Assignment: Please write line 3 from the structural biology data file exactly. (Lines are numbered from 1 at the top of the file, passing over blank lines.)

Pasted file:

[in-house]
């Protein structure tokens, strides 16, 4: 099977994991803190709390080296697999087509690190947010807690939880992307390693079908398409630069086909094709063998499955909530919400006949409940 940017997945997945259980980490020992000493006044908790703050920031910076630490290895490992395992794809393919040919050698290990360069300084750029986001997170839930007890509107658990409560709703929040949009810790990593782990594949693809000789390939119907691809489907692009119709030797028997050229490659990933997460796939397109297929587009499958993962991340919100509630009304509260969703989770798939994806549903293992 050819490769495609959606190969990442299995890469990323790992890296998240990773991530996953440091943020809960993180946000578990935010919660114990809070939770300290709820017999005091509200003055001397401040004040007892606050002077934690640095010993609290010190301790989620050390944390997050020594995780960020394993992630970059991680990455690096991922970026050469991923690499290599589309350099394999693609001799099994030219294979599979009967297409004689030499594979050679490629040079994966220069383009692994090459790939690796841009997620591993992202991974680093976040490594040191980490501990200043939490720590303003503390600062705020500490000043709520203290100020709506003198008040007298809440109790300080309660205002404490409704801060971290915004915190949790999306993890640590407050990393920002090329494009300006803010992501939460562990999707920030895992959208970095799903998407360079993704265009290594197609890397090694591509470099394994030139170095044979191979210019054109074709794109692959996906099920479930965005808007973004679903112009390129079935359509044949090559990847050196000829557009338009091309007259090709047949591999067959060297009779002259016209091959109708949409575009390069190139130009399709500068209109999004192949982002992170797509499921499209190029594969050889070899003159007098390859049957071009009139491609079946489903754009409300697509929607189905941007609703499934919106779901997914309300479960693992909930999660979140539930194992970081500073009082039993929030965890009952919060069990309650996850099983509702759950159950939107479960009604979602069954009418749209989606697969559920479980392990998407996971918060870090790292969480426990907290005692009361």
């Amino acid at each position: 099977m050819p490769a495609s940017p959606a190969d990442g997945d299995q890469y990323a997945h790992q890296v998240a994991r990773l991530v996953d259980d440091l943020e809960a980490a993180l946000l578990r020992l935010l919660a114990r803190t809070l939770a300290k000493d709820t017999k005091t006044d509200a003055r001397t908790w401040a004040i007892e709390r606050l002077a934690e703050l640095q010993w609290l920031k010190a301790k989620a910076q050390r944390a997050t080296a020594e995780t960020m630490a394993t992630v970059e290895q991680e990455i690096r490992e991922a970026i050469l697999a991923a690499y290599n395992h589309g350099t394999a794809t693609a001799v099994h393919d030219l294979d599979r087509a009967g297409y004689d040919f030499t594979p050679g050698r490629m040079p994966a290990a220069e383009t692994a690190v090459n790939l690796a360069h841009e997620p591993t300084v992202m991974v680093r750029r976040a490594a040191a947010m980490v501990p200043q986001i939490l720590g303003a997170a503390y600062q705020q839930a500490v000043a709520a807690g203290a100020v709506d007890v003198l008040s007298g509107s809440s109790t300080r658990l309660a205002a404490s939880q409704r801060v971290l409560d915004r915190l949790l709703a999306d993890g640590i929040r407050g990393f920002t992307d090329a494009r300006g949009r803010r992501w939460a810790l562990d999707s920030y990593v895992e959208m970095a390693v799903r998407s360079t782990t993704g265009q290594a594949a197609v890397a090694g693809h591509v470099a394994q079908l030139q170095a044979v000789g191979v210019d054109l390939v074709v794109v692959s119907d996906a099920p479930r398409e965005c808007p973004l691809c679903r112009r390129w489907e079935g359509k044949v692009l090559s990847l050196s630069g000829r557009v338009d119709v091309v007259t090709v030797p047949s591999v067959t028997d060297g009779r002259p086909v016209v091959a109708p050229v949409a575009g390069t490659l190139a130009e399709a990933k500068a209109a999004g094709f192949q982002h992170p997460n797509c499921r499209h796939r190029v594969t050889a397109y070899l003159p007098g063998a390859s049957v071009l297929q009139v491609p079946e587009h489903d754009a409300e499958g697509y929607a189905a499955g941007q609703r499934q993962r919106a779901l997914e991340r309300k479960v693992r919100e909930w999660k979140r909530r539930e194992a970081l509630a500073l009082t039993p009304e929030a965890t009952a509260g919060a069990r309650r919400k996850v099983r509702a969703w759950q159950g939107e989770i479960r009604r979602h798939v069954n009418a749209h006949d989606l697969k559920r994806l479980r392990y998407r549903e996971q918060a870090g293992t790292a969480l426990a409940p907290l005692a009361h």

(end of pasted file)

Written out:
């Amino acid at each position: 099977m050819p490769a495609s940017p959606a190969d990442g997945d299995q890469y990323a997945h790992q890296v998240a994991r990773l991530v996953d259980d440091l943020e809960a980490a993180l946000l578990r020992l935010l919660a114990r803190t809070l939770a300290k000493d709820t017999k005091t006044d509200a003055r001397t908790w401040a004040i007892e709390r606050l002077a934690e703050l640095q010993w609290l920031k010190a301790k989620a910076q050390r944390a997050t080296a020594e995780t960020m630490a394993t992630v970059e290895q991680e990455i690096r490992e991922a970026i050469l697999a991923a690499y290599n395992h589309g350099t394999a794809t693609a001799v099994h393919d030219l294979d599979r087509a009967g297409y004689d040919f030499t594979p050679g050698r490629m040079p994966a290990a220069e383009t692994a690190v090459n790939l690796a360069h841009e997620p591993t300084v992202m991974v680093r750029r976040a490594a040191a947010m980490v501990p200043q986001i939490l720590g303003a997170a503390y600062q705020q839930a500490v000043a709520a807690g203290a100020v709506d007890v003198l008040s007298g509107s809440s109790t300080r658990l309660a205002a404490s939880q409704r801060v971290l409560d915004r915190l949790l709703a999306d993890g640590i929040r407050g990393f920002t992307d090329a494009r300006g949009r803010r992501w939460a810790l562990d999707s920030y990593v895992e959208m970095a390693v799903r998407s360079t782990t993704g265009q290594a594949a197609v890397a090694g693809h591509v470099a394994q079908l030139q170095a044979v000789g191979v210019d054109l390939v074709v794109v692959s119907d996906a099920p479930r398409e965005c808007p973004l691809c679903r112009r390129w489907e079935g359509k044949v692009l090559s990847l050196s630069g000829r557009v338009d119709v091309v007259t090709v030797p047949s591999v067959t028997d060297g009779r002259p086909v016209v091959a109708p050229v949409a575009g390069t490659l190139a130009e399709a990933k500068a209109a999004g094709f192949q982002h992170p997460n797509c499921r499209h796939r190029v594969t050889a397109y070899l003159p007098g063998a390859s049957v071009l297929q009139v491609p079946e587009h489903d754009a409300e499958g697509y929607a189905a499955g941007q609703r499934q993962r919106a779901l997914e991340r309300k479960v693992r919100e909930w999660k979140r909530r539930e194992a970081l509630a500073l009082t039993p009304e929030a965890t009952a509260g919060a069990r309650r919400k996850v099983r509702a969703w759950q159950g939107e989770i479960r009604r979602h798939v069954n009418a749209h006949d989606l697969k559920r994806l479980r392990y998407r549903e996971q918060a870090g293992t790292a969480l426990a409940p907290l005692a009361h």